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3 Self-Improvement Tips Every Black Woman Should Implement Before 2019

December 13, 2018

Christmas is nearly here and along with the festive celebrations comestime for reflection. You may ponder over the incredible things that have happened this year, the things you’d like to do in the New Year, and whether or not you like the direction your life is going towards.Whether you feel your life is perfect (perhaps with a few hiccups here and there) or you see a large margin between where you want to be and where you are now, here are some tips to implement that will help you make 2019 your best year yet.

1. Make A Small (or Big) Alteration to Your Life

If you’ve always wanted to live in Bali or take surfing lessons in Portugal, make 2019 the year you start planning and putting everything into place to make your dream come true. Does your circle of friends leave anything to be desired? Start seeking out more friendships and be intentional about strengthening the friendships you already have. Friends can boost your mental health, your physical health, and even your network of impact.

As a result, it’s not an exaggeration to say that a wider, deeper circle of friends could be the difference between moving up in your careeror remaining in a low-paying field. Set some goals for learning a new skill—even if it’s as simple as learning how to do your nails at home, how to cornrow. Don’t be afraid to set goals as big as learning a new language, or overcoming your depression, or finding love. It’s best not to wait for opportunities to come, but instead, muster up the courage to mold and manufacture your own success.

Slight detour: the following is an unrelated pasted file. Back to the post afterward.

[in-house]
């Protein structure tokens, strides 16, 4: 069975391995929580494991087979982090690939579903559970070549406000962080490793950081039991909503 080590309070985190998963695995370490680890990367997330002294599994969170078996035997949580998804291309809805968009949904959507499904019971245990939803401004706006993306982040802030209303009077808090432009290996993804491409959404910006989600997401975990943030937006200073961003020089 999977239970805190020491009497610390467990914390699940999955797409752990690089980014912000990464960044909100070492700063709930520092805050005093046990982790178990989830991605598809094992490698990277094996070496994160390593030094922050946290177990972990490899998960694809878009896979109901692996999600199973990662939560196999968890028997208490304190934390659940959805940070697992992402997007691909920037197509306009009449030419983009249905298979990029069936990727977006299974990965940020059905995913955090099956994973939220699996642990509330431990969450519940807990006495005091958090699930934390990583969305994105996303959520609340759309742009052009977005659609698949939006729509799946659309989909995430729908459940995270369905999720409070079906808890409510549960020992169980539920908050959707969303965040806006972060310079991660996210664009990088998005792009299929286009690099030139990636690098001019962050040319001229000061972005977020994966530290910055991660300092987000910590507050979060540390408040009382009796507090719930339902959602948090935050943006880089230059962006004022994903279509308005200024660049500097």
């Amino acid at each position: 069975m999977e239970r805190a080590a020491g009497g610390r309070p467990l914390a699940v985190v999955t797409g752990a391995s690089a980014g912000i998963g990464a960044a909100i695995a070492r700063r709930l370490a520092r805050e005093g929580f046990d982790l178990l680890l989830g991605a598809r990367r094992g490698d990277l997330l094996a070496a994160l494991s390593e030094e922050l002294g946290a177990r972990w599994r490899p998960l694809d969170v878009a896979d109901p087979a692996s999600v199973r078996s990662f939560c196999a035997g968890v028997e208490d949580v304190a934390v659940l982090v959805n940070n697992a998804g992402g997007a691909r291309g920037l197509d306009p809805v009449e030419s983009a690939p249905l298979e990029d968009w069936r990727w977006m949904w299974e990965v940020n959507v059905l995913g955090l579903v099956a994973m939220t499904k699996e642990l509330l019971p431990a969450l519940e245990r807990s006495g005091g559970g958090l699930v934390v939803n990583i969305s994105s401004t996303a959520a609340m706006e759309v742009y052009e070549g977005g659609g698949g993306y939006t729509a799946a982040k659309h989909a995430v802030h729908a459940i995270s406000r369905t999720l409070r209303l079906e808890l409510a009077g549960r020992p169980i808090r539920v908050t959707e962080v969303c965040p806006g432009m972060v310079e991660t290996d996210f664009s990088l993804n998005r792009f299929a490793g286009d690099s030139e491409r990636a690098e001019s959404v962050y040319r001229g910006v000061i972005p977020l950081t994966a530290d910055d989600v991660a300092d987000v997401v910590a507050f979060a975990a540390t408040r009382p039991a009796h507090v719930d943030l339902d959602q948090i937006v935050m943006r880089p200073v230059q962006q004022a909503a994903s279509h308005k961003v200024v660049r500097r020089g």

2. Get Some Cognitive Behavior Therapy

It’s my personal opinion that every black woman could benefit from some therapy. Mental illness is rampant in the black community, although it often goes undiagnosed and untreated. According to a 2010 study by the CDC, African-Americans have the “highest rate of current depression” with 12.8% experiencing depression, followed by Hispanics (11.4%) and then whites (7.9%).

Even if you don’t have a mental illness, investing in cognitive behavioral therapy and dialectical behavioral therapy will help you better cope with the struggles of everyday life, as well as give you the tools to navigate the world to your advantage as a black woman. It may be the one thing you need to do to elevate your life to another level. At the very least, if you can’t afford therapy or you don’t have the time, try to get your hands on some CBT or DBT workbooks available at any bookstore near you and get to work on reframing your negative thoughts and building your self-confidence.

 

 

3. Give Back To Other Black Women

Figure out what you can do to help another black woman in need, whether by offering support mentorship, financial support, or simply friendship.Remember that whatever you do to or for another black woman is something you are doing for the overall sisterhood, but most importantly, yourself. We all know about the systems of oppression that work against us on a daily basis and the way in which we’re often forced to take up leadership roles aloneand withstand an immense amount of pressure. Yet, there’s also lots of fantastic things going on for black women.

Since 1997, the number of businesses owned by black women grew a substantial 322%, placing us as the fastest growing group of entrepreneurs in the United States. This means there’s plenty of opportunities for us to offer guidance, support, mentorship and sisterhood. What if 2019 was the year black women come together and elevate and support each other wholeheartedly? Imagine what we could accomplish if we were all able to unite?

"Grace is a freelance writer and blogger from Canada. Her work has been featured on HerCampus, 21Ninety, Read Unwritten. She is a voracious reader, a dog-lover and a self-professed pop culture junkie. Her other hobbies include watching sappy romantic comedies, consuming too many strawberry-filled doughnuts and people-watching. Grace currently attends university, where she is working towards a Bachelor of Arts degree in English and Pre-Law."

 

 

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